IN THE COURT OF APPEAL OF THE STATE OF CALIFORNIA THIRD APPELLATE DISTRICT (Sacramento)
August 20, 2012
IN RE BREANNA L. ET AL., PERSONS COMING UNDER THE JUVENILE COURT LAW. SACRAMENTO COUNTY DEPARTMENT OF HEALTH & HUMAN SERVICES, PLAINTIFF AND RESPONDENT,
TIMOTHY L., DEFENDANT AND APPELLANT.
(Super. Ct. Nos. JD224948 & JD224949)
The opinion of the court was delivered by: Blease , Acting P. J.
In re Breanna L.
NOT TO BE PUBLISHED
California Rules of Court, rule 8.1115(a), prohibits courts and parties from citing or relying on opinions not certified for publication or ordered published, except as specified by rule 8.1115(b). This opinion has not been certified for publication or ordered published for purposes of rule 8.1115.
Timothy L. (father) appeals from a juvenile court order of legal guardianship for minors Breanna L. and Stephen L. (Welf. & Inst. Code, § 366.26.)*fn1 He contends the matter must be remanded due to noncompliance with the Indian Child Welfare Act (25 U.S.C. § 1901 et seq. (ICWA)). We agree and shall reverse as to ICWA only.
FACTUAL AND PROCEDURAL BACKGROUND
Given father's sole contention, we need not recite the facts in detail. Those pertinent to ICWA are set out in the Discussion.
The minors (aged 7 and 8 years old, respectively) were detained in October 2006 because of father's substance abuse problems and the inability of the stepmother, E.L., with whom they were living, to care for them. The minors' biological mother, L. G., was absent.*fn2
Father claimed Iroquois heritage, and notice was sent to the federally recognized Iroquois tribes. After none responded positively within the statutory deadline, the juvenile court found ICWA did not apply.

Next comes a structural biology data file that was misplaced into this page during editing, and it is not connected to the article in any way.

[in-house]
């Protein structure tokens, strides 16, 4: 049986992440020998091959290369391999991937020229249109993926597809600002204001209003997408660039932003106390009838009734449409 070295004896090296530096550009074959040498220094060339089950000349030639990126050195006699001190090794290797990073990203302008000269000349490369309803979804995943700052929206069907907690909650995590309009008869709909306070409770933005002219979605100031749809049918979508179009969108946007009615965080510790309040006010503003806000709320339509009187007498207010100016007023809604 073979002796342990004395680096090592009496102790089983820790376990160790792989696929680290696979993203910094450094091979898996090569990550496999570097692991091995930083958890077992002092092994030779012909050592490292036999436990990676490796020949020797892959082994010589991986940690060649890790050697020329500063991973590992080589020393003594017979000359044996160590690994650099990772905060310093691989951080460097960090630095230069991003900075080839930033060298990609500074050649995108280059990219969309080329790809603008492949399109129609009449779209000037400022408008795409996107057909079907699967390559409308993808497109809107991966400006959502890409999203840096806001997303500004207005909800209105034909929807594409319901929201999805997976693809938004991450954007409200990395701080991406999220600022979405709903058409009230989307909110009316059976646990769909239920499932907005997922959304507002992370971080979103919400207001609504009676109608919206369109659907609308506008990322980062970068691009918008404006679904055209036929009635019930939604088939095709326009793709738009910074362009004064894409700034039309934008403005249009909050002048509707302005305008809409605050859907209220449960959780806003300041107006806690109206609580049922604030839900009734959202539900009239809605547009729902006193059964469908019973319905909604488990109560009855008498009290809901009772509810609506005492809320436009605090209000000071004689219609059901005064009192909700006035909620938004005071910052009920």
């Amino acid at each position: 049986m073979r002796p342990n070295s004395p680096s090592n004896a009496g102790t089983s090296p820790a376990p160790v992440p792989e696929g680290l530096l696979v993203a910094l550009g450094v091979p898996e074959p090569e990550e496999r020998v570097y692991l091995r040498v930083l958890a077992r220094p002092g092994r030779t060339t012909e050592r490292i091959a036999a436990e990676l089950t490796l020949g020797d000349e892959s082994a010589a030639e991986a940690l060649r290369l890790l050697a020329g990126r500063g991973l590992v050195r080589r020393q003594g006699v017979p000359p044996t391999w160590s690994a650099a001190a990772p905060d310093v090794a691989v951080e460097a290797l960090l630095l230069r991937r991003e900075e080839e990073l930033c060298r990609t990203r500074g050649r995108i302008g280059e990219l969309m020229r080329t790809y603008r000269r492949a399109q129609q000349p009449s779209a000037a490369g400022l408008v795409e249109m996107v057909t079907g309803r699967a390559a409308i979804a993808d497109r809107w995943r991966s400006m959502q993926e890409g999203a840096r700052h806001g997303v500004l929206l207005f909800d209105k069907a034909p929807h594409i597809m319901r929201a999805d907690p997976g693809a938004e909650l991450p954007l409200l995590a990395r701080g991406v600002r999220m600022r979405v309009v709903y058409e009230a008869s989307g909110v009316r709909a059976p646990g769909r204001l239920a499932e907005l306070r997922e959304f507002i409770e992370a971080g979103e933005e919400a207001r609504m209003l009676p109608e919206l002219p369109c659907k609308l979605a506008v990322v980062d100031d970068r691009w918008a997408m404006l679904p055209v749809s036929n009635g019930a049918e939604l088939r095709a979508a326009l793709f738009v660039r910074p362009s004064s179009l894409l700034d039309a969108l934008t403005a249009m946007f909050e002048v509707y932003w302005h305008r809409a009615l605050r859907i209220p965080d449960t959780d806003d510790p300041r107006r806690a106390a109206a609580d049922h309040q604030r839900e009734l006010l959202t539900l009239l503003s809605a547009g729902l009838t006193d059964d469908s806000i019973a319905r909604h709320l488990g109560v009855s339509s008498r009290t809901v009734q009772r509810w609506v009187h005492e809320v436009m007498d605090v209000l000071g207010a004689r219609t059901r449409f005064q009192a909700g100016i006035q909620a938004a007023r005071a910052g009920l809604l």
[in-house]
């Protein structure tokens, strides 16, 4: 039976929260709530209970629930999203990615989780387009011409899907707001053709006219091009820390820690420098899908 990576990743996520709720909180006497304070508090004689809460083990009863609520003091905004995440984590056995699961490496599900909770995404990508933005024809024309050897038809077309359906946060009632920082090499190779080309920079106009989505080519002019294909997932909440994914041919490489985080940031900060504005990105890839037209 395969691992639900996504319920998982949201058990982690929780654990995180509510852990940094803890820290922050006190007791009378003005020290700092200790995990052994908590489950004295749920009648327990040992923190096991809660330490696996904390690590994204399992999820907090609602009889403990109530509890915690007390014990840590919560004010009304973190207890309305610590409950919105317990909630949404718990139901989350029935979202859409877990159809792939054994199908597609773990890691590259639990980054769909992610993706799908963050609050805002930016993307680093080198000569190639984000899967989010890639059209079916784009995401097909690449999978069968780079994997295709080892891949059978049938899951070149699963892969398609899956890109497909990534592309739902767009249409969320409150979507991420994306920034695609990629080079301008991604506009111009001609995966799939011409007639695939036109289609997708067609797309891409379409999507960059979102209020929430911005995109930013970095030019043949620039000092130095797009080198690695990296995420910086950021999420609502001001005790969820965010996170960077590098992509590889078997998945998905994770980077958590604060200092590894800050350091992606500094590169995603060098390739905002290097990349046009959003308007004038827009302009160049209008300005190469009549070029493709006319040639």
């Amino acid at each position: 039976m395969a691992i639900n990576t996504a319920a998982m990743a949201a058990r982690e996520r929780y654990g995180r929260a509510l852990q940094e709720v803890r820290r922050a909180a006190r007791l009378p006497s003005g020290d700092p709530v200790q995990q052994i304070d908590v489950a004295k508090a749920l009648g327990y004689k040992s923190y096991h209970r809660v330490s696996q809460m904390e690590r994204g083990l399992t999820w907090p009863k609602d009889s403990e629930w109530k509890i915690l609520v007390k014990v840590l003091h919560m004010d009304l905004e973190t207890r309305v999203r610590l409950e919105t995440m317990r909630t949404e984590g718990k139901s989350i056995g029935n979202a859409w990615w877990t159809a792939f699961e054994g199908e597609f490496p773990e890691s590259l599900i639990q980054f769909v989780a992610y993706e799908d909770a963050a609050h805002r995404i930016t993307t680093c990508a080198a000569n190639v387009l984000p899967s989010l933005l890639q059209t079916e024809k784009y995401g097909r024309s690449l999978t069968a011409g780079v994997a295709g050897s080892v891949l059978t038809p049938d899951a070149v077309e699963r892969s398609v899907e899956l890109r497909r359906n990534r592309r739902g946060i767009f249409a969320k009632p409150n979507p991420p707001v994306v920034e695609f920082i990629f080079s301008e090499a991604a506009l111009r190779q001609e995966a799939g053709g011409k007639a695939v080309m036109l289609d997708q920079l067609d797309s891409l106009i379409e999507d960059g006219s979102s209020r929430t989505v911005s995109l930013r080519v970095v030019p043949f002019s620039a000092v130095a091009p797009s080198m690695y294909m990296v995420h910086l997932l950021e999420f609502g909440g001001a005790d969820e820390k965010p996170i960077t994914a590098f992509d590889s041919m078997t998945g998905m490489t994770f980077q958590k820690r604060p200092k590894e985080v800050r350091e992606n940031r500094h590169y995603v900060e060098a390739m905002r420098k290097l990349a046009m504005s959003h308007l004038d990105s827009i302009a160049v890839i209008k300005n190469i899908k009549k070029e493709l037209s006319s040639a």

In January 2007, the juvenile court ordered the minors placed in foster care and granted reunification services to father. His services were terminated in April 2008.
Mainly due to the minors' learning disabilities and behavioral problems, the juvenile court did not adopt a permanent plan under section 366.26 until March 25, 2011. At that time, the court ordered a plan of legal guardianship with the minors' current foster parents. This appeal followed.
Father contends we must reverse and remand for further proceedings under ICWA because the tribes did not receive notice of relevant and easily available information.*fn3 We agree.
At the detention hearing on October 19, 2006, father stated on his JV-130 form that the minors were or might be eligible for membership in the "Iroquise" [sic] tribe. The juvenile court ordered ICWA notice sent to the Iroquois tribes.
On October 24, 2006, Mary Lee, ICWA paralegal for Sacramento County Department of Health and Human Services (the Department), declared that as of that date, which was "the Court designated Drop Dead date for noticing," she had been unable to reach father, who was homeless, at the telephone number listed for him in the detention report, and he had not returned her call. Other attempts to obtain contact information for father had failed. Therefore, Lee had sent notice to the 11 federally recognized Iroquois tribes which consisted only of the JV-135 form ("Notice of Involuntary Child Custody Proceedings For an Indian Child") and supporting documents. This documentation contained only the parents' names, addresses (in father's case, the last known address), and birthdates, and the minors' names and birthdates.
In a declaration filed November 9, 2006, Lee stated that all the tribes had filed return receipts.
On November 14, 2006, father's counsel stated that the information contained in the JV-135 was complete and accurate.
In the jurisdiction/disposition report, filed December 4, 2006, the social worker noted that father had named his parents and his maternal grandfather, and said the grandfather was "a registered Iroquois Tribe member in Canada."
On December 12, 2006, father's counsel again verified the accuracy of the information contained in the JV-135, adding: "I reviewed it on November 14th, and it hasn't changed since then." The record does not reveal why counsel did not mention the new information father had given the social worker.
At the jurisdiction/disposition hearing on January 18, 2007, the juvenile court found that timely ICWA notice had been provided as required by law to the Iroquois tribes, 60 days had expired, and the tribes had responded negatively or had not responded. Therefore, ICWA did not apply.